Create a greenhouse gas emissions inventory
What Is an Inventory?
An inventory brings together data on energy use, transportation and solid waste generation in a municipality over a one-year period.
What Emissions Are Tracked?
The inventory tracks three principal greenhouse gases from combustible fossil fuels and decomposing organic waste in landfills:
Carbon dioxide (CO2), nitrous oxide (N2O), methane (CH4) expressed as a CO2 equivalent (eCO2)
A corporate inventory includes municipal government facilities and operations, the municipal fleet and corporate solid waste. A community inventory includes residential, commercial, industrial, transportation and solid waste sectors.
A community inventory includes residential, commercial, industrial, transportation and solid waste sectors.
EcoWest Can Help You Create an Inventory
- Provide Eco-West with a copy of the resolution passed by the municipal council, including the date of endorsement.
- Provide Eco-West with data on municipal accounts so that it can obtain data on streetlights and traffic light energy consumption.*
- Provide Eco-West with data on water/wastewater facilities and equipment.*
- Provide a complete list of all vehicles and heavy equipment used by the municipality, including fuel consumption and mileage for each vehicle/piece of equipment.
- Provide the weight of all waste and recycling sent to the landfills or transfer stations.
*These data are typically provided by your gas and electricity providers. A letter must be sent to them requesting that they give Eco-West access to the municipality’s accounts. Eco-West will provide a sample letter.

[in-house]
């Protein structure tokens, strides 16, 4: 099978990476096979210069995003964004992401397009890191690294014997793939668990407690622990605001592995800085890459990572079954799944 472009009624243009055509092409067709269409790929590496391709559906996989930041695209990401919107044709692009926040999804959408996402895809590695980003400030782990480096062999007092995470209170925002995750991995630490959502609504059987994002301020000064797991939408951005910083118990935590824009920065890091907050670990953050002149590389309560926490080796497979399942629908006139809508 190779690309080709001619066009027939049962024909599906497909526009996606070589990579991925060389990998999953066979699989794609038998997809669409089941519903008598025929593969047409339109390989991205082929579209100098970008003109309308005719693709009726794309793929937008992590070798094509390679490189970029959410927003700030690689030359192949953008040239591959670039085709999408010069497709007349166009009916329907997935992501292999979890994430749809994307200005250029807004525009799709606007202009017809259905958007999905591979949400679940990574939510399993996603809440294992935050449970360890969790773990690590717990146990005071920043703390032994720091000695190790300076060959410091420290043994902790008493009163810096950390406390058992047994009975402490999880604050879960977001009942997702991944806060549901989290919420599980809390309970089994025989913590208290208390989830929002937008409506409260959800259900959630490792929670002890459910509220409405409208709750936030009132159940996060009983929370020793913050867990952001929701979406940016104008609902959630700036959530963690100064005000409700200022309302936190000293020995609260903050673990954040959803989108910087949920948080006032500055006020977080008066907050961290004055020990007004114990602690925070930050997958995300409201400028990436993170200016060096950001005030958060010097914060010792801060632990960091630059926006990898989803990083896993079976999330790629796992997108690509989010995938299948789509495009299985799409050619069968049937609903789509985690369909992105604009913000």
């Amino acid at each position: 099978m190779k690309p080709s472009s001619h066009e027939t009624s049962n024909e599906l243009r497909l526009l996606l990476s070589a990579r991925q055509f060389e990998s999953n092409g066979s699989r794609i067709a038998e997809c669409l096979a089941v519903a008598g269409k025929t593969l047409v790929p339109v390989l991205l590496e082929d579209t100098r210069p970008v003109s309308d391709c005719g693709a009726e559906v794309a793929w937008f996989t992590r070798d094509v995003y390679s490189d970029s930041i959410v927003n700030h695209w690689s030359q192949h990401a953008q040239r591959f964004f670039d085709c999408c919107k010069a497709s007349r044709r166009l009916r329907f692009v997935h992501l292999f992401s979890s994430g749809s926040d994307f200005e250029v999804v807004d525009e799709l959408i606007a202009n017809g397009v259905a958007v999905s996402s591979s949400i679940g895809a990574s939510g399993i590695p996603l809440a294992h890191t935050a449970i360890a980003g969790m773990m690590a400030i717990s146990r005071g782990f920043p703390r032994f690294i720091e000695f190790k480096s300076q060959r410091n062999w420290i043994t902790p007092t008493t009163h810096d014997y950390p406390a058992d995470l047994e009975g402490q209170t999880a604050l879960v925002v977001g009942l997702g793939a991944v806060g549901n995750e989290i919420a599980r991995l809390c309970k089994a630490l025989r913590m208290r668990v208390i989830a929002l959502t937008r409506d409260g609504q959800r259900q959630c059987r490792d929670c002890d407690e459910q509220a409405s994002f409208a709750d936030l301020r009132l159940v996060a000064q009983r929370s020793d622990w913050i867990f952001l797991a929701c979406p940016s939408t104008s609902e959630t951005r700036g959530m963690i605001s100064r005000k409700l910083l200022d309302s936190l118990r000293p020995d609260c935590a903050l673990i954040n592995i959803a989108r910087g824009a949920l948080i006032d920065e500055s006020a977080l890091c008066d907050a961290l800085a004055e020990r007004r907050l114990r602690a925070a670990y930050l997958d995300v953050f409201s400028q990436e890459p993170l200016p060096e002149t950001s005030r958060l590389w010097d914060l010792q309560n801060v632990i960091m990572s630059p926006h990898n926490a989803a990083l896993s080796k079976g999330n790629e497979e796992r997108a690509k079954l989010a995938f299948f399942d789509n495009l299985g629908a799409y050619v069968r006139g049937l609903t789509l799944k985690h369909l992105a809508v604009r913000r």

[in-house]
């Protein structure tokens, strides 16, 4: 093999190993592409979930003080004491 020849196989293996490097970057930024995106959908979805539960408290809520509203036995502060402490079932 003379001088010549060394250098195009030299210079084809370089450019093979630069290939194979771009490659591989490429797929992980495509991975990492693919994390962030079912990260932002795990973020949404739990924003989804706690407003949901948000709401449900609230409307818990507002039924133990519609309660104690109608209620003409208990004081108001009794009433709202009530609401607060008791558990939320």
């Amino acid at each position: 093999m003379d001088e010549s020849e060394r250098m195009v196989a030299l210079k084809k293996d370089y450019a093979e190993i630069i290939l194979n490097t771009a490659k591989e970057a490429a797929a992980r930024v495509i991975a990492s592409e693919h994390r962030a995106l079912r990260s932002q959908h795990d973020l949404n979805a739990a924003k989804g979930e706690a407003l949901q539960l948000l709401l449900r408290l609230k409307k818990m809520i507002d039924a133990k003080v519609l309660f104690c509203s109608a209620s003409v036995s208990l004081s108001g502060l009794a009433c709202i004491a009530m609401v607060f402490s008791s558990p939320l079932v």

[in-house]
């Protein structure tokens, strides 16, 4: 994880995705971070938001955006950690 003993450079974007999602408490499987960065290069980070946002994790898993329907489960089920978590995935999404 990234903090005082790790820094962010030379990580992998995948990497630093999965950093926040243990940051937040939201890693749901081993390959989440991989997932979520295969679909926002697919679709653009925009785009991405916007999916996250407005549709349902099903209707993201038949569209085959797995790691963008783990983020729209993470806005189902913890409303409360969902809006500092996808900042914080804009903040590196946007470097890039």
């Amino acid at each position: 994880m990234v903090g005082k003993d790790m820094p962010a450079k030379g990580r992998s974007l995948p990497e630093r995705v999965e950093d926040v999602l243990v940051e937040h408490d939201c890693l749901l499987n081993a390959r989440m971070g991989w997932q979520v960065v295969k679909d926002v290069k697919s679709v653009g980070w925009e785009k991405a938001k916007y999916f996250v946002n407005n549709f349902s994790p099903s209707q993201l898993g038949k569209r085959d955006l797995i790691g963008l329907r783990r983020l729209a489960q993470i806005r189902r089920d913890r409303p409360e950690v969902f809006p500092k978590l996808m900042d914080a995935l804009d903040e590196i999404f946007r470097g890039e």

Set an Emissions Reduction Target
Once the inventory is completed, your community is ready to move on to the next step – Milestone 2: setting an emissions reduction target for your region.
How do we set our emissions reduction targets?
The Federation of Canadian Municipalities (FCM) recommends the following targets:
- A 20 per cent reduction of GHG emissions below baseline year levels for municipal operations and this, within 10 years.
- A 6 per cent reduction of GHG emissions below baseline year levels years for the community and this, within 10 years.
- Choose reduction targets for municipal and community operations.
- Have the municipal council adopt the targets and the timeline for achieving them. Submit this information to FCM for recognition purposes.
Develop a GHG emissions reduction action plan
The Climate Change Local Action Plan (CCLAP) is a strategic document that explains how your municipality will meet its greenhouse gas (GHG) emissions reduction target.
Key CCLAP components
- Public and stakeholder feedback.
- Baseline GHG emissions inventory (Milestone 1) and the emissions reduction targets (Milestone 2).
- Existing and proposed new GHG emissions reduction measures.
- Your projects’ implementation strategies, cost considerations, stakeholder responsibilities, timelines and sources of funding.
- Manage the municipal administration consultation process and take part in developing consultations with the public and key stakeholders in your community.
- Set up a steering committee to identify green projects for reducing GHG emissions within municipal operations.
- Set up a second steering committee to identify green projects for reducing community GHG emissions (residential, commercial and industrial sectors).
- Organize a town hall meeting to present the measures proposed by the two steering committees.
- Submit a copy of the CCLAP endorsed by your municipal council to the Federation of Canadian Municipalities (FCM).
Monitor progress and report results
Action required :
Quantify the reduction in energy consumed or waste generated. And calculate the quantity of greenhouse gas (GHG) emissions that was avoided.
Update the inventory every three to five years to enable you to account for outside factors contributing to your emissions profile, such as growth, economic development, legislation and behaviour change.
Report to stakeholders and to FCM to provide them with the results of their initiatives. The quantifiable can be included in existing reports produced by your municipal government.
Just the beginning…
Reaching Milestone 5 is a significant achievement, but it doesn’t signal the end of your community’s emissions reduction efforts. A local action plan is a living document that is revised as information, ideas and circumstances evolve.